The UW administration prioritzed their completion in order to relieve overcrowding in the first buildings on campus, Denny and Science (later renamed "Parrington") Halls, both built about 20 years earlier. An article of 1919 stated: "For years the congestion in Science and Denny Halls on the campus has been so great that students are barely able to pass through the halls to their classes. Large classes have been squeezed into small rooms. Philosophy Hall will greatly relieve this situation." (See "Money Voted for Philosophy Hall," Seattle Daily Times, 03/07/1919, p. 2.)

A Seattle Daily Times newspaper report of 03/07/1919 described the new Philosophy Hall: "Philosophy Hall, a new structure for the University of Washington campus, was definitely assured when Acting Gov. Louis F. Hart signed the bill Wednesday appropriating $18,744,764 for state institutions and offices. The bill contained an appropriation of $200,000 for the new Hall of Philosophy. The new building has been planned for two years, but due to the increase in price of materials and the scarcity of labor during the war it was impossible to build it on the same amount originally estimated. The building, which will be in the shape of an L connected to Commerce Hall by a neck 41 x 48 feet, will complete one side of the Liberal Arts quadrangle. Three more buildings will be added to this quadrangle some time in the future. Two vistas are planned, one opening through the quadrangle from Denny Hall and the major one one the direction of the Library quadrangle." (See "Money Voted for Philosophy Hall," Seattle Daily Times, 03/07/1919, p. 2.)

The 1919 article then went on to describe Philosophy Hall's prominence on the Liberal Arts Quad, and how its location required an enhanced decorative scheme compared with the earlier Home Economics and Commerce Halls: "This building, being the termination of the quadrangle, requires greater architectural attention than Commerce and Home Economics Halls, according to Bebb & Gould, the university architects. The terra cotta detail will be more varied. A tower seventy feet high at the reverting angle provides a portico entrance. On the southwest side, it will be ultimately connected by an arcade concrete wall to the future administration building as decided in the group plan. The design on the entrance side will be patterned with arcaded niches and ornamental gable ends. There will be approximately twenty-eight grotesque figures making an intersection of buttresses with the main corners. Dr. Henry Suzzallo has offered many interesting suggestions for these figures. Much of the ornament has been suggested by local flowers and leaf designs. It is planned that the ground of the quadrangle will be made attractive by flowering shrubs and flowers. Locations for fountains and wrought iron gates and memorial statues are provided for." (See "Money Voted for Philosophy Hall," Seattle Daily Times, 03/07/1919, p. 2.)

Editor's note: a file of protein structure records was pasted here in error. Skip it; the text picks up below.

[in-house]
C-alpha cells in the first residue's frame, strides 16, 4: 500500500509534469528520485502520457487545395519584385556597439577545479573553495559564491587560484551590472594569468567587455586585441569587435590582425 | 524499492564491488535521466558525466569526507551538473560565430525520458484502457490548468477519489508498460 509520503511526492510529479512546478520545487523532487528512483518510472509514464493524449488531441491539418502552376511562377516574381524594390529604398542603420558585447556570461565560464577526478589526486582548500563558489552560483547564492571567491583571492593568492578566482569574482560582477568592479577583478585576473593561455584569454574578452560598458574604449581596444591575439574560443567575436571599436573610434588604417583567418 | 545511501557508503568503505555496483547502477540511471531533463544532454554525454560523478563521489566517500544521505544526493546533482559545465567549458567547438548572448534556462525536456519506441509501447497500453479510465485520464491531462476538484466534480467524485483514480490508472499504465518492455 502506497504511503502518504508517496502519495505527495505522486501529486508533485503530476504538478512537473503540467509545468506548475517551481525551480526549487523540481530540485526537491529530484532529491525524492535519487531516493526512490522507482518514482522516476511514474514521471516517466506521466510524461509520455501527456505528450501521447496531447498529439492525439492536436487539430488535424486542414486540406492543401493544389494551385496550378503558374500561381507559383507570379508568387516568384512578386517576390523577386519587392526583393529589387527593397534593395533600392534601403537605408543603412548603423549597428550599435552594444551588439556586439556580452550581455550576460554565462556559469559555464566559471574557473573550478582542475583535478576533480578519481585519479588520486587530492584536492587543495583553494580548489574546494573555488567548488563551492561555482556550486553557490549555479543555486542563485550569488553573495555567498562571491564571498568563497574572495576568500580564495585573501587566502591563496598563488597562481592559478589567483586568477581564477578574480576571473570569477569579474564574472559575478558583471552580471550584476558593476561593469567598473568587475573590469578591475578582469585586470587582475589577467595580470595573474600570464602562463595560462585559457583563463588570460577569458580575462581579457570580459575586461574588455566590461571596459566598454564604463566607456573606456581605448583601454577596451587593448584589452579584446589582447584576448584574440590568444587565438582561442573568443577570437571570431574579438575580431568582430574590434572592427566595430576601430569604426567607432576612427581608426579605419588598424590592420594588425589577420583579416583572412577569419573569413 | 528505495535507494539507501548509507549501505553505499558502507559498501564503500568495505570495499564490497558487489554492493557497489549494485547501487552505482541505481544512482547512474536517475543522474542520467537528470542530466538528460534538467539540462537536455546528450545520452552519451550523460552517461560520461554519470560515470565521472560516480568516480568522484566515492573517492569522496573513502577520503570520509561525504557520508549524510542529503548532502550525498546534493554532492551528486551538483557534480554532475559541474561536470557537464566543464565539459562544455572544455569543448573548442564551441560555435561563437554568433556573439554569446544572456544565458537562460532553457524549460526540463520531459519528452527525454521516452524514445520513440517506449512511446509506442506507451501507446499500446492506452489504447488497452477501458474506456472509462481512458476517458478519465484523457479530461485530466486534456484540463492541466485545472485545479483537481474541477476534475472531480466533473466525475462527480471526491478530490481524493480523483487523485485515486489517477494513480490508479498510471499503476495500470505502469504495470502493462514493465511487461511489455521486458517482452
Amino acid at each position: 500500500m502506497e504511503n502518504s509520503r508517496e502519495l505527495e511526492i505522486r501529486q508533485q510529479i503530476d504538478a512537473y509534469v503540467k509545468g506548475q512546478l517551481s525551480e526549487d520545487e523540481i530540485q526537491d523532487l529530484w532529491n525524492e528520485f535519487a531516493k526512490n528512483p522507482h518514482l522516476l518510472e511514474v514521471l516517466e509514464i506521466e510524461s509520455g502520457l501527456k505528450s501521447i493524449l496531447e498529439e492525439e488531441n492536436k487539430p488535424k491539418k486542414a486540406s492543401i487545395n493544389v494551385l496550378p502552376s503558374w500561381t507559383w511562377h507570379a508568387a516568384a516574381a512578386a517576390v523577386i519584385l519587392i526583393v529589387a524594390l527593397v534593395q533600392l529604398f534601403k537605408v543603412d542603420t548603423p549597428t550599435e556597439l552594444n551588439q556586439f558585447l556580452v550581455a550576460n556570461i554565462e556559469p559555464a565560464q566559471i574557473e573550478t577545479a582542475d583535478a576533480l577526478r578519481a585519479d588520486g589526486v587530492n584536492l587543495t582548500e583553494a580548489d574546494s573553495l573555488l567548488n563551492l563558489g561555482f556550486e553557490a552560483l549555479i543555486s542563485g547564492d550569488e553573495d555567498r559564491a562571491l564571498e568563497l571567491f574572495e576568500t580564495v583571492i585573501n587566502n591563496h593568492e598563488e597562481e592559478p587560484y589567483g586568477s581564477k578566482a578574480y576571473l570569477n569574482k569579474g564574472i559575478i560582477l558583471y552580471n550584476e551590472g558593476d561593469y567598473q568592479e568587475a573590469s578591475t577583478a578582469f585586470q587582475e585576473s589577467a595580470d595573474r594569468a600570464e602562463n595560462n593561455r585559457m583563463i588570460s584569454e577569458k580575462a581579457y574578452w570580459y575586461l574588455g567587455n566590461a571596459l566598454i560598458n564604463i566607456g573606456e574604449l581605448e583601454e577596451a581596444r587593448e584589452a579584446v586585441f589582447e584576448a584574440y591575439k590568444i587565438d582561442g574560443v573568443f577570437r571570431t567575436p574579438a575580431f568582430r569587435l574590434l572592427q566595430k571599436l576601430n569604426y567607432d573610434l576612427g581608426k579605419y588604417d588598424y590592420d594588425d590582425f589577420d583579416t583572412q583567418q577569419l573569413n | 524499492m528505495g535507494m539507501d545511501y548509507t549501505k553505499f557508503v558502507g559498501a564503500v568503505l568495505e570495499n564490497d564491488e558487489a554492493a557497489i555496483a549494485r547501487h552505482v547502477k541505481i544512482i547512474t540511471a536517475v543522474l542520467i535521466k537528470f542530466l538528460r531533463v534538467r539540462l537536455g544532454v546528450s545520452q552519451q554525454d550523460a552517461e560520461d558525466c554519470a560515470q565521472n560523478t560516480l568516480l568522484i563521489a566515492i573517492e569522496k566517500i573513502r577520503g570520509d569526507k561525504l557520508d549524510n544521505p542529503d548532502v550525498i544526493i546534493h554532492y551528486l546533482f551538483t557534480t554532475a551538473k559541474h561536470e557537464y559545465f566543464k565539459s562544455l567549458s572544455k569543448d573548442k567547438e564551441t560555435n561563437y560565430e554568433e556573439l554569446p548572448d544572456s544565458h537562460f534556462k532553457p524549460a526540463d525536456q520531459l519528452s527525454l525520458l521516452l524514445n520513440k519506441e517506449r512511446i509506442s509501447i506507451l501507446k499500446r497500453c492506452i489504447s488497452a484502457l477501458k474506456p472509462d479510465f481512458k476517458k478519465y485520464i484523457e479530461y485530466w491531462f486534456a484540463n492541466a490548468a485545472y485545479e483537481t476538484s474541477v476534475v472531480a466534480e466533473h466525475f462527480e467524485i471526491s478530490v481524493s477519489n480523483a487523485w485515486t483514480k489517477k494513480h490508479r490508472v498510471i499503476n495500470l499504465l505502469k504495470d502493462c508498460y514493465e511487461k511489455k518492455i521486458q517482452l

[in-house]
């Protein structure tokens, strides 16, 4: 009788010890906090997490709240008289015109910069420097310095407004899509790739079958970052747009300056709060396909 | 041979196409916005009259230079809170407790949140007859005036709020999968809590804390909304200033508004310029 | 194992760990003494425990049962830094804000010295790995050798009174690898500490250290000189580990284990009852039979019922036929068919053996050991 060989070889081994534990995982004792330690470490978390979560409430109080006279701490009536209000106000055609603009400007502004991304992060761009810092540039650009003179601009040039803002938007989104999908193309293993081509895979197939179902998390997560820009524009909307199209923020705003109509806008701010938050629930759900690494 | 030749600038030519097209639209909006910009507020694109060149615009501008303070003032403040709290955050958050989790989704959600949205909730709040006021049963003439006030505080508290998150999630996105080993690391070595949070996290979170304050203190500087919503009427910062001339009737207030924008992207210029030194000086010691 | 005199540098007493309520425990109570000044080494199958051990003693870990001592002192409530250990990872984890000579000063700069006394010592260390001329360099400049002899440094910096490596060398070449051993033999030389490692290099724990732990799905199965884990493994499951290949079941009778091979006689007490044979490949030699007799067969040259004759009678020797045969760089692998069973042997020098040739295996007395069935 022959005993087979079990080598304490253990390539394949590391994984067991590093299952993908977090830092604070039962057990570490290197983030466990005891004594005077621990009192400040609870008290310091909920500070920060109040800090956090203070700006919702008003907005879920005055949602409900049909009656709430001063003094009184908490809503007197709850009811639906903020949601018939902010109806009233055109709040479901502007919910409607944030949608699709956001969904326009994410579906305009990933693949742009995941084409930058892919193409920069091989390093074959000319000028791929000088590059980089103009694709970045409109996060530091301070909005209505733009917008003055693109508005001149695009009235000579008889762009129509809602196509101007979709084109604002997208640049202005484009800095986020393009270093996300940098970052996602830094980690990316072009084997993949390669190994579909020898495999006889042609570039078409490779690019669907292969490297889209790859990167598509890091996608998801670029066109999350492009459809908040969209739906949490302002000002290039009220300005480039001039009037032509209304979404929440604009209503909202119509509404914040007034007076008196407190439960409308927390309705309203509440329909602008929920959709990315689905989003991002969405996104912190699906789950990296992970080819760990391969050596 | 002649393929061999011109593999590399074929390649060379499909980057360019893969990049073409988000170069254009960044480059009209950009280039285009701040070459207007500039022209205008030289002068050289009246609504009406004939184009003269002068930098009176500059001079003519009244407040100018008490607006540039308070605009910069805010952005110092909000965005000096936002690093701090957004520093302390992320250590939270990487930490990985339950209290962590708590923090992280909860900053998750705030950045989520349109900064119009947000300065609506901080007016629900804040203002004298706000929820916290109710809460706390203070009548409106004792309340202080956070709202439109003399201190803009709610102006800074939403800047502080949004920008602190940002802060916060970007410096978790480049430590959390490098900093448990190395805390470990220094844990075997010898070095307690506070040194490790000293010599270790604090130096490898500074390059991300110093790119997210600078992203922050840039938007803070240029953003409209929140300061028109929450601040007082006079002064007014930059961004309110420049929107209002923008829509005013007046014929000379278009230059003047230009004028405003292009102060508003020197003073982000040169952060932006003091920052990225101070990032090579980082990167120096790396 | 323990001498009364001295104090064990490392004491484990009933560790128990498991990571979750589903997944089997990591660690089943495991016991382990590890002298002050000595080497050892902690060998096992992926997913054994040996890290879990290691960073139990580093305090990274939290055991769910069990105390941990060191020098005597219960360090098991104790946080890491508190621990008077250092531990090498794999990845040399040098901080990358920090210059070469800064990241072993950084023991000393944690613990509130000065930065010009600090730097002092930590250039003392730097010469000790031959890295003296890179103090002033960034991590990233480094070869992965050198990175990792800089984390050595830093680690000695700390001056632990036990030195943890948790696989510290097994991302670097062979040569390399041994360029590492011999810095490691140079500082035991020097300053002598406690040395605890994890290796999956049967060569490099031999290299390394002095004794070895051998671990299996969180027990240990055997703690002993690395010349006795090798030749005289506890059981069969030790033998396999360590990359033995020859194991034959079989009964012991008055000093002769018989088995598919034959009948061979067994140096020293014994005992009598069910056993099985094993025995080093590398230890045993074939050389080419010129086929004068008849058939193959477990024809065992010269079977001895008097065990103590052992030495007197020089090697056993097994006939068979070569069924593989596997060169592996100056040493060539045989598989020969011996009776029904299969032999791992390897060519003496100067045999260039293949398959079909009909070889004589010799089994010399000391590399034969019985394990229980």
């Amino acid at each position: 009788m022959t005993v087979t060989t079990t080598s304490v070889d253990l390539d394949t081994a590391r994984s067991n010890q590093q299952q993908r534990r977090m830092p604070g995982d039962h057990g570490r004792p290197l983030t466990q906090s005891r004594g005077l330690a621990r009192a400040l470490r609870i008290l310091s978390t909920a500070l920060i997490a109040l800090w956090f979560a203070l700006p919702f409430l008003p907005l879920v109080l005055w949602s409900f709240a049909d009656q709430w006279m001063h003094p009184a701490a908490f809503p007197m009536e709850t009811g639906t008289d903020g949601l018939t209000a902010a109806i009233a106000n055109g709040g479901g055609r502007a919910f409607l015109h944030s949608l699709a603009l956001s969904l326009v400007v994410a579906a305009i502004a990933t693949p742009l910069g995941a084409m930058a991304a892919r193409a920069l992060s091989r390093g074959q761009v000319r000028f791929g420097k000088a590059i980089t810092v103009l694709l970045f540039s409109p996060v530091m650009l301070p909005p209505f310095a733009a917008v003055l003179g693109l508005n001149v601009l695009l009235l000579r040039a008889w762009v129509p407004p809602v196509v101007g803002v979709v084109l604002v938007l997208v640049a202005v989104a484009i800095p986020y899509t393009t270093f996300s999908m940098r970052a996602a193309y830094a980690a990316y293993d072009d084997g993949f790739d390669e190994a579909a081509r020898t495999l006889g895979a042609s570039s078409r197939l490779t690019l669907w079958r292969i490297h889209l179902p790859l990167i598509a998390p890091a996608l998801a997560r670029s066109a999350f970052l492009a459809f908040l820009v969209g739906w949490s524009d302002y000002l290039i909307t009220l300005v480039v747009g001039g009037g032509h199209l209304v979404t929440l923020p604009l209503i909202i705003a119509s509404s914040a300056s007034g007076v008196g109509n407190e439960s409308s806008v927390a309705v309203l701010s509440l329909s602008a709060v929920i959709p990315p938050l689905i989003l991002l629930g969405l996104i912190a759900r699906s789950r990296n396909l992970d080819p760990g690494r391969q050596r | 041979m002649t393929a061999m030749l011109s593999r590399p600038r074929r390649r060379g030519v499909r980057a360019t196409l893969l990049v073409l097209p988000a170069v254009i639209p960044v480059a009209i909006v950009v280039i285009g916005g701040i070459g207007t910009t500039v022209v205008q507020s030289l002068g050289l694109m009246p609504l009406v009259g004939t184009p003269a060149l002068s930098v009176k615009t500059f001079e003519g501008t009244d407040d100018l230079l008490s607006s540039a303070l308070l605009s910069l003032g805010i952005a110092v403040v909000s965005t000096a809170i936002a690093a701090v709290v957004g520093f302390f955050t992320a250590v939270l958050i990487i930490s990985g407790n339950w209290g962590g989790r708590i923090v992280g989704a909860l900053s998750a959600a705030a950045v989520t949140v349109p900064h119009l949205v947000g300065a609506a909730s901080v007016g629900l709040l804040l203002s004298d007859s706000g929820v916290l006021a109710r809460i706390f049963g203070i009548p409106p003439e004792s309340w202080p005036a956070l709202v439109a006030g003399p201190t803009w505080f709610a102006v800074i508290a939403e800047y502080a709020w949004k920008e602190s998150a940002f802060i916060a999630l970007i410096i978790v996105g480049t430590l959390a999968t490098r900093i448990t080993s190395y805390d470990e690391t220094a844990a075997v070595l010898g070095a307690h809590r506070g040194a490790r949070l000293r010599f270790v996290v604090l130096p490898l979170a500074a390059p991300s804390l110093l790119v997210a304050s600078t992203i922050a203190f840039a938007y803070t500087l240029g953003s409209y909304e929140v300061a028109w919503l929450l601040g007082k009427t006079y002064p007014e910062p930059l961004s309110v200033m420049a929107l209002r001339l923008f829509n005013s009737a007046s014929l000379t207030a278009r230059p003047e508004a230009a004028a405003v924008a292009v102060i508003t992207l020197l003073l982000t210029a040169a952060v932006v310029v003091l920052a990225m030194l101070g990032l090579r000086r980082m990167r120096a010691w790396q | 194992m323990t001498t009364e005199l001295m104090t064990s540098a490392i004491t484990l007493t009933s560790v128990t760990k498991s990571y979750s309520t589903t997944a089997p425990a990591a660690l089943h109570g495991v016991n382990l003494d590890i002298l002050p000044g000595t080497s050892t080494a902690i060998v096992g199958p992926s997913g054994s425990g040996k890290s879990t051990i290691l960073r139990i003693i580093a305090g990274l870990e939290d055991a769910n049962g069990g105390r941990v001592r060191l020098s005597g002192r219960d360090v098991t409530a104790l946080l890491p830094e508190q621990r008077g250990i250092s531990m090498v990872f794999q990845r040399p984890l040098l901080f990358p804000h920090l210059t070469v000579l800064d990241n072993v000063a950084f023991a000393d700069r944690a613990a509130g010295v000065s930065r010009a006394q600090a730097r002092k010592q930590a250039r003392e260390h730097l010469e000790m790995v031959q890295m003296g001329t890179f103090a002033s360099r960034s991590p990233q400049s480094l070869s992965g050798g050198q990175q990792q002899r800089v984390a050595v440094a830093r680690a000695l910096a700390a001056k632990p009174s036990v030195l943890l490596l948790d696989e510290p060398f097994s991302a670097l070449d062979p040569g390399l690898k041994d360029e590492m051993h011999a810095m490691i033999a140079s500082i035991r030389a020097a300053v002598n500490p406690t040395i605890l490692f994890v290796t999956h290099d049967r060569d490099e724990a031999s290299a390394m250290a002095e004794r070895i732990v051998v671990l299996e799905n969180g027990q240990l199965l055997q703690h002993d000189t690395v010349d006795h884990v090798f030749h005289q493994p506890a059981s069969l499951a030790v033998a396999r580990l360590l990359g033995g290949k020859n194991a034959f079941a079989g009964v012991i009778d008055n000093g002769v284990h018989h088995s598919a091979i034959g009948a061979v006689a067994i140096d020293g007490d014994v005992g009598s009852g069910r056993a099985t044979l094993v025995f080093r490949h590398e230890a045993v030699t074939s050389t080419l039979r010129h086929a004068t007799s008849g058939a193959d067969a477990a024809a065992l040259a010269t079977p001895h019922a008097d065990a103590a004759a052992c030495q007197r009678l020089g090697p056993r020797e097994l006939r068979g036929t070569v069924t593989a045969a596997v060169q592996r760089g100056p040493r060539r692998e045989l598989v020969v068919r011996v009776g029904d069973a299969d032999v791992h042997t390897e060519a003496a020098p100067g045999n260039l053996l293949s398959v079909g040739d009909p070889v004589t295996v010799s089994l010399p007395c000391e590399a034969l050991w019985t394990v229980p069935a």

Crews cleared large Douglas fir trees from the Philosophy Hall site in mid-04/1919, and contractor H.G. Miblett excavated the site between 04/1919 and 06/1919. (See "Clear Space for Philosophy Hall, Seattle Daily Times, 04/16/1919, p. 25 and "Excavation Completed for New Philosophy Construction of U. of W. Building to Start Soon," Seattle Daily Times, 06/15/1919, p. 16.)

The Departments of Philosophy, Sociology and Economics, have used the building from its beginning. In 05/1919, the usage of Philosophy Hall was as follows: "The hall will have four floors, the lower one being devoted to the department of mathematics. The second or main floor will contain an auditorium having a seating capacity of 220. The philosophy and history classes will also have their rooms on this floor. The third floor will be for the department of psychology and philosophy and the attic space will be used temporarily for the department of architecture and fine arts. It will ultimately be used for the laboratories of the department of psychology." (See "Excavation Completed for New Philosophy Hall, Seattle Times, 06/15/1919, p. 16.) The Architecture Department remained in Philosophy Hall for only about two years, when it was relocated to the former AYPE Administration Building on 15th Avenue NE.

In 1947, Commerce and Philosophy Halls were collectively renamed for Professor William Savery (1875-1945), the first Chair of the Philosophy Department, who served between 1902 and the mid-1940s.

Building Notes